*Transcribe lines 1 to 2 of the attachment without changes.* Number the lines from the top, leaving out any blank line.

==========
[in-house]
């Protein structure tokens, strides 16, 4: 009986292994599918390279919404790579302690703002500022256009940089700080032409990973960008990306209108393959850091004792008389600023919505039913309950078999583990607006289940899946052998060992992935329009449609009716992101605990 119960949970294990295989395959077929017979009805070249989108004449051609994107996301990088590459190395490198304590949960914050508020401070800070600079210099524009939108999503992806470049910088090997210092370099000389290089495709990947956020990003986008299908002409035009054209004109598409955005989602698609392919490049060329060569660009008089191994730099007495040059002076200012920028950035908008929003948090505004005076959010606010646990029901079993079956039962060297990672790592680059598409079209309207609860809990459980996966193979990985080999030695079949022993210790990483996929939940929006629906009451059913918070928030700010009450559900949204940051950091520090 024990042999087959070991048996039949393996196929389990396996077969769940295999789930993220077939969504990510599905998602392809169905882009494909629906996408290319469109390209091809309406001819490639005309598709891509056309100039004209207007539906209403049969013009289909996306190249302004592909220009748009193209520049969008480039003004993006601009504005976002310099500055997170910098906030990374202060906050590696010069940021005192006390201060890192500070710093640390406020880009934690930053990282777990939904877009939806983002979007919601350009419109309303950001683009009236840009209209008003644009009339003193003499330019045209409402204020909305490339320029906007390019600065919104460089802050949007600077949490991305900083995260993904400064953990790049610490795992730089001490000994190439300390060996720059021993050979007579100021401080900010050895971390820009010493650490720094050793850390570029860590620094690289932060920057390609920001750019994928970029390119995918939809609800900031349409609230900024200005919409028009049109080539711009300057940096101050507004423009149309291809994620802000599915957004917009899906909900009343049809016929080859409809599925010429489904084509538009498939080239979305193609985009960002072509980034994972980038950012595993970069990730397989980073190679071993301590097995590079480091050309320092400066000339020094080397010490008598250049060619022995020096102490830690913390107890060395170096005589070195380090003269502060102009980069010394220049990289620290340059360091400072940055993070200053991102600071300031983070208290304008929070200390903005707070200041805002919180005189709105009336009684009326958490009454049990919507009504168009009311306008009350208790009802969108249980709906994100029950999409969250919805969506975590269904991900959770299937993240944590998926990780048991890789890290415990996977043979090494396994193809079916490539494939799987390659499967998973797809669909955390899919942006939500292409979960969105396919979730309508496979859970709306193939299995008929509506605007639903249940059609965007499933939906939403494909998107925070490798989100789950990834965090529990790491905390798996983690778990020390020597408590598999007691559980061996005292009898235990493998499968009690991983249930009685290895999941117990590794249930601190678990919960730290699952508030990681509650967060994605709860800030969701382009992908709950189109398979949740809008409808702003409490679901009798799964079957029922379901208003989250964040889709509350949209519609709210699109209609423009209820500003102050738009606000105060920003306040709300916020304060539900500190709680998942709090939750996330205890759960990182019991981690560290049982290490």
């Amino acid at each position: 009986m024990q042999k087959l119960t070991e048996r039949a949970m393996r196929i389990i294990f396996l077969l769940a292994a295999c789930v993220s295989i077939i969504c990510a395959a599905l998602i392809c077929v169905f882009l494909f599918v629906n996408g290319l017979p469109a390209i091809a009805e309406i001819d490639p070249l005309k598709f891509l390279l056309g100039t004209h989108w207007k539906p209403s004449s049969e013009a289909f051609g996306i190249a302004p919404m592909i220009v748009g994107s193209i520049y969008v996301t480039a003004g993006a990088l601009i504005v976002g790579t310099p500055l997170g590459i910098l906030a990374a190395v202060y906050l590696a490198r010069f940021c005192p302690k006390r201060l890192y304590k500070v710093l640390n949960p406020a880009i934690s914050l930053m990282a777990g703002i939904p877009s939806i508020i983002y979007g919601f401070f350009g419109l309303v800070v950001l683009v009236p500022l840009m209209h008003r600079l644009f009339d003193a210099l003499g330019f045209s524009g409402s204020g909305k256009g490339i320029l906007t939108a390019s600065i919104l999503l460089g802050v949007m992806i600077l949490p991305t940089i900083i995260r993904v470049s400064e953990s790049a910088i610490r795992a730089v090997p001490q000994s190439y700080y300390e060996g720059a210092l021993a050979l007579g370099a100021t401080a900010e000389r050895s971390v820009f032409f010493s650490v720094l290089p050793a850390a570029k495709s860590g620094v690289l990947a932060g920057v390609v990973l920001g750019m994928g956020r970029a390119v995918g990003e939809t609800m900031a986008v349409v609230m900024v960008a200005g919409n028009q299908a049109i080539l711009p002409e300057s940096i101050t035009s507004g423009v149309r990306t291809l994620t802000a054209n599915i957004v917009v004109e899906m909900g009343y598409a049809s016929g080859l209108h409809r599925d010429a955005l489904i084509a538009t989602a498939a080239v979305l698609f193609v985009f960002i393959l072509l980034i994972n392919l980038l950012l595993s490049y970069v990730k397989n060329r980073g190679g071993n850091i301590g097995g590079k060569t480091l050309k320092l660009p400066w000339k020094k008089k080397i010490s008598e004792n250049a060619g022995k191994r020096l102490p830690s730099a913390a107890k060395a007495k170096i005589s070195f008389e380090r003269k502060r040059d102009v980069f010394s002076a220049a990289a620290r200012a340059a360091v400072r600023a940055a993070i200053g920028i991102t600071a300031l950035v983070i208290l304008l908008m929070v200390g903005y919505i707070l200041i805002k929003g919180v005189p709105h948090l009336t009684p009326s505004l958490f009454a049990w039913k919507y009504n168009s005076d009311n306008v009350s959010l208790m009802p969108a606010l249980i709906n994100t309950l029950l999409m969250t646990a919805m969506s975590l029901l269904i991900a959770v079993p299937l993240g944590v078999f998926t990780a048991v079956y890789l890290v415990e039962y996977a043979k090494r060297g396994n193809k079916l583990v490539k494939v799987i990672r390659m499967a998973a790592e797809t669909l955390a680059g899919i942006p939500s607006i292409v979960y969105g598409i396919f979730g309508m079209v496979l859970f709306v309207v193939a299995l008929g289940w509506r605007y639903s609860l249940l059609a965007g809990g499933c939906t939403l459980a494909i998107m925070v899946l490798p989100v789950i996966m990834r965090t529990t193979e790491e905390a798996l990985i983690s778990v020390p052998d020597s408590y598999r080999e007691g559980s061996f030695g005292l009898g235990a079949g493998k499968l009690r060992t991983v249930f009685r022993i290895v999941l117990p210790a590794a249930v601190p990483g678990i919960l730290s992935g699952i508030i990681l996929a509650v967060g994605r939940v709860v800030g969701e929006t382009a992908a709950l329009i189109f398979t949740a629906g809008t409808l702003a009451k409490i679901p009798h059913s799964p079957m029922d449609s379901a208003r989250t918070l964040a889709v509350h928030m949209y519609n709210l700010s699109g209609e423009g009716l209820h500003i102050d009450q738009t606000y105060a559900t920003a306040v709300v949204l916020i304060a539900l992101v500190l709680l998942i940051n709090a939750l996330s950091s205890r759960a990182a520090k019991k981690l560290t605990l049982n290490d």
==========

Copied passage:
[in-house]
């Protein structure tokens, strides 16, 4: 009986292994599918390279919404790579302690703002500022256009940089700080032409990973960008990306209108393959850091004792008389600023919505039913309950078999583990607006289940899946052998060992992935329009449609009716992101605990 119960949970294990295989395959077929017979009805070249989108004449051609994107996301990088590459190395490198304590949960914050508020401070800070600079210099524009939108999503992806470049910088090997210092370099000389290089495709990947956020990003986008299908002409035009054209004109598409955005989602698609392919490049060329060569660009008089191994730099007495040059002076200012920028950035908008929003948090505004005076959010606010646990029901079993079956039962060297990672790592680059598409079209309207609860809990459980996966193979990985080999030695079949022993210790990483996929939940929006629906009451059913918070928030700010009450559900949204940051950091520090 024990042999087959070991048996039949393996196929389990396996077969769940295999789930993220077939969504990510599905998602392809169905882009494909629906996408290319469109390209091809309406001819490639005309598709891509056309100039004209207007539906209403049969013009289909996306190249302004592909220009748009193209520049969008480039003004993006601009504005976002310099500055997170910098906030990374202060906050590696010069940021005192006390201060890192500070710093640390406020880009934690930053990282777990939904877009939806983002979007919601350009419109309303950001683009009236840009209209008003644009009339003193003499330019045209409402204020909305490339320029906007390019600065919104460089802050949007600077949490991305900083995260993904400064953990790049610490795992730089001490000994190439300390060996720059021993050979007579100021401080900010050895971390820009010493650490720094050793850390570029860590620094690289932060920057390609920001750019994928970029390119995918939809609800900031349409609230900024200005919409028009049109080539711009300057940096101050507004423009149309291809994620802000599915957004917009899906909900009343049809016929080859409809599925010429489904084509538009498939080239979305193609985009960002072509980034994972980038950012595993970069990730397989980073190679071993301590097995590079480091050309320092400066000339020094080397010490008598250049060619022995020096102490830690913390107890060395170096005589070195380090003269502060102009980069010394220049990289620290340059360091400072940055993070200053991102600071300031983070208290304008929070200390903005707070200041805002919180005189709105009336009684009326958490009454049990919507009504168009009311306008009350208790009802969108249980709906994100029950999409969250919805969506975590269904991900959770299937993240944590998926990780048991890789890290415990996977043979090494396994193809079916490539494939799987390659499967998973797809669909955390899919942006939500292409979960969105396919979730309508496979859970709306193939299995008929509506605007639903249940059609965007499933939906939403494909998107925070490798989100789950990834965090529990790491905390798996983690778990020390020597408590598999007691559980061996005292009898235990493998499968009690991983249930009685290895999941117990590794249930601190678990919960730290699952508030990681509650967060994605709860800030969701382009992908709950189109398979949740809008409808702003409490679901009798799964079957029922379901208003989250964040889709509350949209519609709210699109209609423009209820500003102050738009606000105060920003306040709300916020304060539900500190709680998942709090939750996330205890759960990182019991981690560290049982290490």